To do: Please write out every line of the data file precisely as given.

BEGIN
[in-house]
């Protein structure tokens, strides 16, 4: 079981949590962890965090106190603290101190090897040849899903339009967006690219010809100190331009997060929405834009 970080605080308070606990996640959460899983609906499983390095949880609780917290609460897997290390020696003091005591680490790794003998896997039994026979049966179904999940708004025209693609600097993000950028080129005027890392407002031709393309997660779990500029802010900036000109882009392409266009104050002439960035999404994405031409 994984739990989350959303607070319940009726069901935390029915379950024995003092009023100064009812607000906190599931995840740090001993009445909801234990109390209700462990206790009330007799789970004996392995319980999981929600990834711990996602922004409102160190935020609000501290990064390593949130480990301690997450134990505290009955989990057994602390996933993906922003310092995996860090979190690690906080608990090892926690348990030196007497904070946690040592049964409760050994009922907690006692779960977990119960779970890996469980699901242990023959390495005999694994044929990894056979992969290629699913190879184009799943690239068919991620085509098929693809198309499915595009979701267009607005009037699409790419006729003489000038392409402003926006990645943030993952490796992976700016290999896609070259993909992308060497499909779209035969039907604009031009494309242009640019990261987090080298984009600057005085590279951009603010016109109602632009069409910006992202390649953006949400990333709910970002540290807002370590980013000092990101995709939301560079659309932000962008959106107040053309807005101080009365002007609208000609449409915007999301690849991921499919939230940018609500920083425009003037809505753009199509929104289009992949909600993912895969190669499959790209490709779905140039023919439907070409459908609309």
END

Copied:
[in-house]
């Protein structure tokens, strides 16, 4: 079981949590962890965090106190603290101190090897040849899903339009967006690219010809100190331009997060929405834009 970080605080308070606990996640959460899983609906499983390095949880609780917290609460897997290390020696003091005591680490790794003998896997039994026979049966179904999940708004025209693609600097993000950028080129005027890392407002031709393309997660779990500029802010900036000109882009392409266009104050002439960035999404994405031409 994984739990989350959303607070319940009726069901935390029915379950024995003092009023100064009812607000906190599931995840740090001993009445909801234990109390209700462990206790009330007799789970004996392995319980999981929600990834711990996602922004409102160190935020609000501290990064390593949130480990301690997450134990505290009955989990057994602390996933993906922003310092995996860090979190690690906080608990090892926690348990030196007497904070946690040592049964409760050994009922907690006692779960977990119960779970890996469980699901242990023959390495005999694994044929990894056979992969290629699913190879184009799943690239068919991620085509098929693809198309499915595009979701267009607005009037699409790419006729003489000038392409402003926006990645943030993952490796992976700016290999896609070259993909992308060497499909779209035969039907604009031009494309242009640019990261987090080298984009600057005085590279951009603010016109109602632009069409910006992202390649953006949400990333709910970002540290807002370590980013000092990101995709939301560079659309932000962008959106107040053309807005101080009365002007609208000609449409915007999301690849991921499919939230940018609500920083425009003037809505753009199509929104289009992949909600993912895969190669499959790209490709779905140039023919439907070409459908609309």